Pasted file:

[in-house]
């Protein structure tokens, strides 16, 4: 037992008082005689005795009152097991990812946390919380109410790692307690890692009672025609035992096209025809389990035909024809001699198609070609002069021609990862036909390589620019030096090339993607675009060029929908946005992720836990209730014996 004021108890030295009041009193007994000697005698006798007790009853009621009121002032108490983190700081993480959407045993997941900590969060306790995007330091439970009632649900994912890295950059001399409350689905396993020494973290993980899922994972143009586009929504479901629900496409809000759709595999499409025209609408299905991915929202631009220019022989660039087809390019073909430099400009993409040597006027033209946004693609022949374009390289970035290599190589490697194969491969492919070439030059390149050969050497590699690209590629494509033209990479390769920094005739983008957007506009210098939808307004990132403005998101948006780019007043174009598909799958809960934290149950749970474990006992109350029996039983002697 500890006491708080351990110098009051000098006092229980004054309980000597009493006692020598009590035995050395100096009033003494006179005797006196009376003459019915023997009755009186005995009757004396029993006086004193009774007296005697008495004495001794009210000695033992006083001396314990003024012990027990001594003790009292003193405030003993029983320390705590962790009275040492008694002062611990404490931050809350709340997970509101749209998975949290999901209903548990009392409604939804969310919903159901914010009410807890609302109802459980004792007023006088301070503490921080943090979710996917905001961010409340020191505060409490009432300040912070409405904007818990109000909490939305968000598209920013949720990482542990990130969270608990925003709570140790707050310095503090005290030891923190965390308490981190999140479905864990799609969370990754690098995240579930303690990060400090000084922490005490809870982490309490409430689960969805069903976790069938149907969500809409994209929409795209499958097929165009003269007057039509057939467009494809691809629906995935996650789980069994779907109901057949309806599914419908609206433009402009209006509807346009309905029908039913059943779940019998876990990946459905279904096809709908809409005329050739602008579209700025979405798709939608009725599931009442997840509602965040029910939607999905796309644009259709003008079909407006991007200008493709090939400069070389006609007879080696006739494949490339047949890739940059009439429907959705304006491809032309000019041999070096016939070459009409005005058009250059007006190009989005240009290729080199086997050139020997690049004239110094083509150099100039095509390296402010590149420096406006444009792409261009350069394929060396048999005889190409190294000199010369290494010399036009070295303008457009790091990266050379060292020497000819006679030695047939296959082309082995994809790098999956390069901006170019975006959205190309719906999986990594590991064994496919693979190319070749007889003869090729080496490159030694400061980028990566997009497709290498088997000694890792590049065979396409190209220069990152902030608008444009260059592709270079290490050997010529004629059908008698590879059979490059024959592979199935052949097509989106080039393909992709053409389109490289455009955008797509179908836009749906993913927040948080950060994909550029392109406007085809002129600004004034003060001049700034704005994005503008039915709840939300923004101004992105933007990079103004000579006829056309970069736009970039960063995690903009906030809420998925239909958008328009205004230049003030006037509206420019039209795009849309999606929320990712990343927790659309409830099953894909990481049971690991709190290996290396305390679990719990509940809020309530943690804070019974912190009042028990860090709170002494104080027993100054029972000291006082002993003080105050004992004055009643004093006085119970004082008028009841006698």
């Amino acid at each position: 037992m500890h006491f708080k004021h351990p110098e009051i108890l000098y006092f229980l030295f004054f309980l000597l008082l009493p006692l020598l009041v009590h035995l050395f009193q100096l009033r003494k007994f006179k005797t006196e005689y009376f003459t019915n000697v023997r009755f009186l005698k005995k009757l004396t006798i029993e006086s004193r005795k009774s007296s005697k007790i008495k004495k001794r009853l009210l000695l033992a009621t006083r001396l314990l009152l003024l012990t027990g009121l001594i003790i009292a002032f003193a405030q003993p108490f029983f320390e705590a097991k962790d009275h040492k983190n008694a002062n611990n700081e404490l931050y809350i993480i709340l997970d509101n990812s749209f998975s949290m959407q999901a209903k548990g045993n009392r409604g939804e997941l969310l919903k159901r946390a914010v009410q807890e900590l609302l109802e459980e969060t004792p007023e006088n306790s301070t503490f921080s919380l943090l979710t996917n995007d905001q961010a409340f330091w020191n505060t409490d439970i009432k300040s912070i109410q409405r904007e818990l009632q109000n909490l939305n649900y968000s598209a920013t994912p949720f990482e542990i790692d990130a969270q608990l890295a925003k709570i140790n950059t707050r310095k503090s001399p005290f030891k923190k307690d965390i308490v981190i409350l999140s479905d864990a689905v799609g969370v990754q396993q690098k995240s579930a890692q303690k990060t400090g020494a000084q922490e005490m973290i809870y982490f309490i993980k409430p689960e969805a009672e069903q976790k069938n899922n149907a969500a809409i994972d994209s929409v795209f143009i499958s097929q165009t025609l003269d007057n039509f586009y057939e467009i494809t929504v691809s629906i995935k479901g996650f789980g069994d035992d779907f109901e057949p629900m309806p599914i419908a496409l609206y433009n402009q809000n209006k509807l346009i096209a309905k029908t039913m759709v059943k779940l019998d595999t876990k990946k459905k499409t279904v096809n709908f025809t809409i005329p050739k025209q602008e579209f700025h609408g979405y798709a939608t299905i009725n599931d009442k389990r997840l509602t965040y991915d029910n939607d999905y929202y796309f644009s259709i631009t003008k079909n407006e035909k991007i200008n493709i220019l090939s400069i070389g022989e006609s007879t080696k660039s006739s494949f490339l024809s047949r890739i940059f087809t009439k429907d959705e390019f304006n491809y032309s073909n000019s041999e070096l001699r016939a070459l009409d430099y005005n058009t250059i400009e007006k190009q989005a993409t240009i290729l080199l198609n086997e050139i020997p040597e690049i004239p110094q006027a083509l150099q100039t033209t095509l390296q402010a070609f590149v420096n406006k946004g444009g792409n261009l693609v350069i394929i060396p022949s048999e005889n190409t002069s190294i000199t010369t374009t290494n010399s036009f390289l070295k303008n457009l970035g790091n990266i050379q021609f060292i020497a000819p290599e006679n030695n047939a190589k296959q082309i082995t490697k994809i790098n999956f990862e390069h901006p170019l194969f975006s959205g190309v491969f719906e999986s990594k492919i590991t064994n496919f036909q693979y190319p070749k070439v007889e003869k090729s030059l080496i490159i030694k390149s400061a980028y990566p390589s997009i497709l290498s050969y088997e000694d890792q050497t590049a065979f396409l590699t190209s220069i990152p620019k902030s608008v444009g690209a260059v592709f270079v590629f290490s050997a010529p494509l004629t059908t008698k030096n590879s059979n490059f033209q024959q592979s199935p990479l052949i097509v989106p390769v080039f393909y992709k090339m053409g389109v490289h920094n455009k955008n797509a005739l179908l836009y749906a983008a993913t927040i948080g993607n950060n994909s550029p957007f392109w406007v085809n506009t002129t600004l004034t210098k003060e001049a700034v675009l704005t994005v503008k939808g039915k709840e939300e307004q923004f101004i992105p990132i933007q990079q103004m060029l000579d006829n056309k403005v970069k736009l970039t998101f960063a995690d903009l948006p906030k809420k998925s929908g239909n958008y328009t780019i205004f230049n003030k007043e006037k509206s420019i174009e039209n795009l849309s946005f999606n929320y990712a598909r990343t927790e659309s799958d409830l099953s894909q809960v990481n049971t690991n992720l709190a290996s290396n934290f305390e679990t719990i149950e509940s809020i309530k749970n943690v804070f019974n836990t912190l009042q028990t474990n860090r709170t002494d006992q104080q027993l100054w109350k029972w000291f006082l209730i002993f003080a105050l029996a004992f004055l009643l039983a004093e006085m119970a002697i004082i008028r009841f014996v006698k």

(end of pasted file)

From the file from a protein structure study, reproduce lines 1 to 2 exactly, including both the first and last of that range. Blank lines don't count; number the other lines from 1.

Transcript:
[in-house]
């Protein structure tokens, strides 16, 4: 037992008082005689005795009152097991990812946390919380109410790692307690890692009672025609035992096209025809389990035909024809001699198609070609002069021609990862036909390589620019030096090339993607675009060029929908946005992720836990209730014996 004021108890030295009041009193007994000697005698006798007790009853009621009121002032108490983190700081993480959407045993997941900590969060306790995007330091439970009632649900994912890295950059001399409350689905396993020494973290993980899922994972143009586009929504479901629900496409809000759709595999499409025209609408299905991915929202631009220019022989660039087809390019073909430099400009993409040597006027033209946004693609022949374009390289970035290599190589490697194969491969492919070439030059390149050969050497590699690209590629494509033209990479390769920094005739983008957007506009210098939808307004990132403005998101948006780019007043174009598909799958809960934290149950749970474990006992109350029996039983002697 500890006491708080351990110098009051000098006092229980004054309980000597009493006692020598009590035995050395100096009033003494006179005797006196009376003459019915023997009755009186005995009757004396029993006086004193009774007296005697008495004495001794009210000695033992006083001396314990003024012990027990001594003790009292003193405030003993029983320390705590962790009275040492008694002062611990404490931050809350709340997970509101749209998975949290999901209903548990009392409604939804969310919903159901914010009410807890609302109802459980004792007023006088301070503490921080943090979710996917905001961010409340020191505060409490009432300040912070409405904007818990109000909490939305968000598209920013949720990482542990990130969270608990925003709570140790707050310095503090005290030891923190965390308490981190999140479905864990799609969370990754690098995240579930303690990060400090000084922490005490809870982490309490409430689960969805069903976790069938149907969500809409994209929409795209499958097929165009003269007057039509057939467009494809691809629906995935996650789980069994779907109901057949309806599914419908609206433009402009209006509807346009309905029908039913059943779940019998876990990946459905279904096809709908809409005329050739602008579209700025979405798709939608009725599931009442997840509602965040029910939607999905796309644009259709003008079909407006991007200008493709090939400069070389006609007879080696006739494949490339047949890739940059009439429907959705304006491809032309000019041999070096016939070459009409005005058009250059007006190009989005240009290729080199086997050139020997690049004239110094083509150099100039095509390296402010590149420096406006444009792409261009350069394929060396048999005889190409190294000199010369290494010399036009070295303008457009790091990266050379060292020497000819006679030695047939296959082309082995994809790098999956390069901006170019975006959205190309719906999986990594590991064994496919693979190319070749007889003869090729080496490159030694400061980028990566997009497709290498088997000694890792590049065979396409190209220069990152902030608008444009260059592709270079290490050997010529004629059908008698590879059979490059024959592979199935052949097509989106080039393909992709053409389109490289455009955008797509179908836009749906993913927040948080950060994909550029392109406007085809002129600004004034003060001049700034704005994005503008039915709840939300923004101004992105933007990079103004000579006829056309970069736009970039960063995690903009906030809420998925239909958008328009205004230049003030006037509206420019039209795009849309999606929320990712990343927790659309409830099953894909990481049971690991709190290996290396305390679990719990509940809020309530943690804070019974912190009042028990860090709170002494104080027993100054029972000291006082002993003080105050004992004055009643004093006085119970004082008028009841006698």